Dead Center. What a marvelous title. If young tenor star Eric Alexander isn't "dead center" on his latest album for HighNote Records, it would take an especially sharp-eyed cat with a microscope to notice. Fact is, Alexander has been nailing the target with unerring accuracy for a number of years now, and people are starting to take heed. Not that it makes much difference to Alexander, a throwback to an earlier time when jazz musicians, eager to learn from any source, scurried from gig to gig, staying up all night if necessary, simply because they loved to play and would do so anywhere, anytime at the drop of a downbeat. Even though Alexander doesn't miss much sleep and runs miles each day to stay in shape, that pretty much describes his temperament to a T.
Alexander not only has a large, clean and likable sound, reminiscent of Dexter Gordon or George Coleman, his technique is flawless, he's never at a loss for the proper note or phrase, and he swings like every chorus may be his last. Swinging is what his partners do best too, and you won't find a more attentive or reliable threesome than pianist Harold Mabern, bassist John Webber and drummer Joe Farnsworth, longtime friends and colleagues who have performed regularly with Alexander and recorded with him on a number of occasions. The rapport is secure and unmistakable.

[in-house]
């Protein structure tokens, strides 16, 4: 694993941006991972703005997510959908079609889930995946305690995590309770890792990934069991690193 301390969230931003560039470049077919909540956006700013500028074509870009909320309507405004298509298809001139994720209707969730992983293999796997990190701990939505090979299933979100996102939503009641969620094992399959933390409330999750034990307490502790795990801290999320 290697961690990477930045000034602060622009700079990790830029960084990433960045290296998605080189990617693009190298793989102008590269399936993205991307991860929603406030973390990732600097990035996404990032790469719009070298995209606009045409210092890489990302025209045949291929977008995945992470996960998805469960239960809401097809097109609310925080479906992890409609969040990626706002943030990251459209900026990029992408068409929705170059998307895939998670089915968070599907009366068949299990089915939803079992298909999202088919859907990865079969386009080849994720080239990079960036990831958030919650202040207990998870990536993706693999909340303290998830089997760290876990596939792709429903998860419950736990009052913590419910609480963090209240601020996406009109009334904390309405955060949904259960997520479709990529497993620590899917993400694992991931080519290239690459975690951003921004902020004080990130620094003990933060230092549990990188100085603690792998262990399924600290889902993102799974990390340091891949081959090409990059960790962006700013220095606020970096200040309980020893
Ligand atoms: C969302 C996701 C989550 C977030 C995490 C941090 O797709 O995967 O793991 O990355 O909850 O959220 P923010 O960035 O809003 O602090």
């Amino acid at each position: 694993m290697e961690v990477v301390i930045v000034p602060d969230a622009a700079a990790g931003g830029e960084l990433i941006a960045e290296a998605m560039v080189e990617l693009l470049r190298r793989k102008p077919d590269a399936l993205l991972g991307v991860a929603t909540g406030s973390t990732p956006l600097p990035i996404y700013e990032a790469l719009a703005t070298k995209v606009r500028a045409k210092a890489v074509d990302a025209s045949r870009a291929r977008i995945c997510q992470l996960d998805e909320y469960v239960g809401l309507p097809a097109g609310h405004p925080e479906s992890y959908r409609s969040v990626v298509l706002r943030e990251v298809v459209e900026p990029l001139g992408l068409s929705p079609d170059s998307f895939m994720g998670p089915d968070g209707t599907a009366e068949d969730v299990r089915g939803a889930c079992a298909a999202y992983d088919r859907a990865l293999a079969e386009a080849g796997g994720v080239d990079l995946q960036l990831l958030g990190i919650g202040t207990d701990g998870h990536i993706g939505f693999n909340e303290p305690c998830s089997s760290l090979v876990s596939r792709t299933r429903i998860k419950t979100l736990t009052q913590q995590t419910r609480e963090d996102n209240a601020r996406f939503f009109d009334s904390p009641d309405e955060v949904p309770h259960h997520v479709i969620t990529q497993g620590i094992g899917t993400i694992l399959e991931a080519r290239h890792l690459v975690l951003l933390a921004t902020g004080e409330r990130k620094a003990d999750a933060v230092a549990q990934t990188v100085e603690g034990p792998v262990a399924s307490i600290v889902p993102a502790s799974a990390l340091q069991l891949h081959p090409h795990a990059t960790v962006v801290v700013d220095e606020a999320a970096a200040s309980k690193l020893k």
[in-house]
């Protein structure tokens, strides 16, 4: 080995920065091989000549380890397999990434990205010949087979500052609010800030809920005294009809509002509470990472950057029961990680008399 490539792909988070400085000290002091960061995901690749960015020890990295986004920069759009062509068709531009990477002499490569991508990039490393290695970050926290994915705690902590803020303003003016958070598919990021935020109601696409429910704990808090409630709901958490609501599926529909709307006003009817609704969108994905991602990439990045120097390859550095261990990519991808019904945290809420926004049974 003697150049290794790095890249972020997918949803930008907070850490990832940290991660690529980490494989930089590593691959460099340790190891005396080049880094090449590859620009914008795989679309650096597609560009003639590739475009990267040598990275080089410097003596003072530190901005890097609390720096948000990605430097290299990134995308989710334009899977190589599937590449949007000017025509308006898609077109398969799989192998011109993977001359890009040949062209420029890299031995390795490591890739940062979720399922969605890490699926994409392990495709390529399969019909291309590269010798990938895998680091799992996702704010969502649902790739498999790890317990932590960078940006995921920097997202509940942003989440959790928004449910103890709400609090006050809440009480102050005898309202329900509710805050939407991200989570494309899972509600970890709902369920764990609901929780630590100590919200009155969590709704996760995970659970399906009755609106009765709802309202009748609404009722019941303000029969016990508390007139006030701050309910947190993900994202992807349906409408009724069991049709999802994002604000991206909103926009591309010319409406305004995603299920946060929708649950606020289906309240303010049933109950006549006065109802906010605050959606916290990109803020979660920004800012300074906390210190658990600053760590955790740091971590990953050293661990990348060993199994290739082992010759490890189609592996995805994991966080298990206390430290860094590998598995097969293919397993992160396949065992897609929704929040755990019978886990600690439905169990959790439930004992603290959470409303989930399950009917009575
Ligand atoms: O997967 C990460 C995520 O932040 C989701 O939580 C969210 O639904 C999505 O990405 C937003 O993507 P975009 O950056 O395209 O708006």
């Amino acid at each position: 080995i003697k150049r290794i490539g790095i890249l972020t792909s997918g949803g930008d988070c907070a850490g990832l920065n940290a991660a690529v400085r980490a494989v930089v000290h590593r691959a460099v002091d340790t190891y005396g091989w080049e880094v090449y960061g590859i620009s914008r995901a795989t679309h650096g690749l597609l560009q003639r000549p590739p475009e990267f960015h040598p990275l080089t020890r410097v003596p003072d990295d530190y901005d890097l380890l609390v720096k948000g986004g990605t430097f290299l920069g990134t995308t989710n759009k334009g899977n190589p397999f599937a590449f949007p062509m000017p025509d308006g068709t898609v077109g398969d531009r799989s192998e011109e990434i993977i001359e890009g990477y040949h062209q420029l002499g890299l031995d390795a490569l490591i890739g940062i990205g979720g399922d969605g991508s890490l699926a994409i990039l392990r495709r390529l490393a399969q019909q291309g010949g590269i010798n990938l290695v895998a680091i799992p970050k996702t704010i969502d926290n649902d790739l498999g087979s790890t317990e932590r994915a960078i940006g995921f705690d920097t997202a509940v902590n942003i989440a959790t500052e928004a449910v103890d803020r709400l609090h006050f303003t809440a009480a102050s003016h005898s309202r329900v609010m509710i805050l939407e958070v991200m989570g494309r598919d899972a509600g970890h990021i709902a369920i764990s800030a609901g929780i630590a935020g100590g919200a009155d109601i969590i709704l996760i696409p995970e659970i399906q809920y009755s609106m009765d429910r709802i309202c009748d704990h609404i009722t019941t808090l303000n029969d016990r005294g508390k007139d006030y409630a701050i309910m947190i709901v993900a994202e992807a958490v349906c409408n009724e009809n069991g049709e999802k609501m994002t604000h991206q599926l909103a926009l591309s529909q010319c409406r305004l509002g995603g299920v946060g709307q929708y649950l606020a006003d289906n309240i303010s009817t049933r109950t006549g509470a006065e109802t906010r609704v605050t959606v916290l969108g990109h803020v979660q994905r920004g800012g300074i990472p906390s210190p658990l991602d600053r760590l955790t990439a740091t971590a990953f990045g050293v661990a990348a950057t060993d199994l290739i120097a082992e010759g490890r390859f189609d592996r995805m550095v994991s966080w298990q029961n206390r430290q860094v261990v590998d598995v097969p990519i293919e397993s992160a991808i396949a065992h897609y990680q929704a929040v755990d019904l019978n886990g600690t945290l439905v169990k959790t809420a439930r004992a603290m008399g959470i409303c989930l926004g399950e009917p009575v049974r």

Mabern, who shows no signs of slowing down at age 68, takes the first solo on the opener, Alexander's "One for Steve," a walking blues written for a late fan from Philly, before the leader weighs in with some earnest thoughts of his own. Herbie Hancock's seldom-heard "Sonrisa" is next, followed by a brace of standards, Lerner and Loewe's "Almost Like Being in Love" and the Doris Day hit from the film Romance on the High Seas, Sammy Cahn/Jule Styne's "It's Magic."
Mabern wrote the rhythmic bossa "A Few Miles from Memphis," McCoy Tyner the plaintive ballad "Search for Peace," guitarist Pat Martino the dynamic title selection. The finale, a rapid-fire reading of a second Lerner and Loewe Broadway classic, "I Could Have Danced All Night," is a tour de force for Alexander and his mates, starting in waltz time, then releasing the throttle for scorching statements by Alexander and Farnsworth before stopping on the proverbial dime.
As usual, Alexander hits every note dead center, and in spite of its fair-to-middling fifty-two minute playing time, the album is warmly recommended, as none of those minutes is discounted or squandered.
Personnel: Eric Alexander, tenor saxophone; Harold Mabern, piano; John Webber, bass; Joe Farnsworth, drums.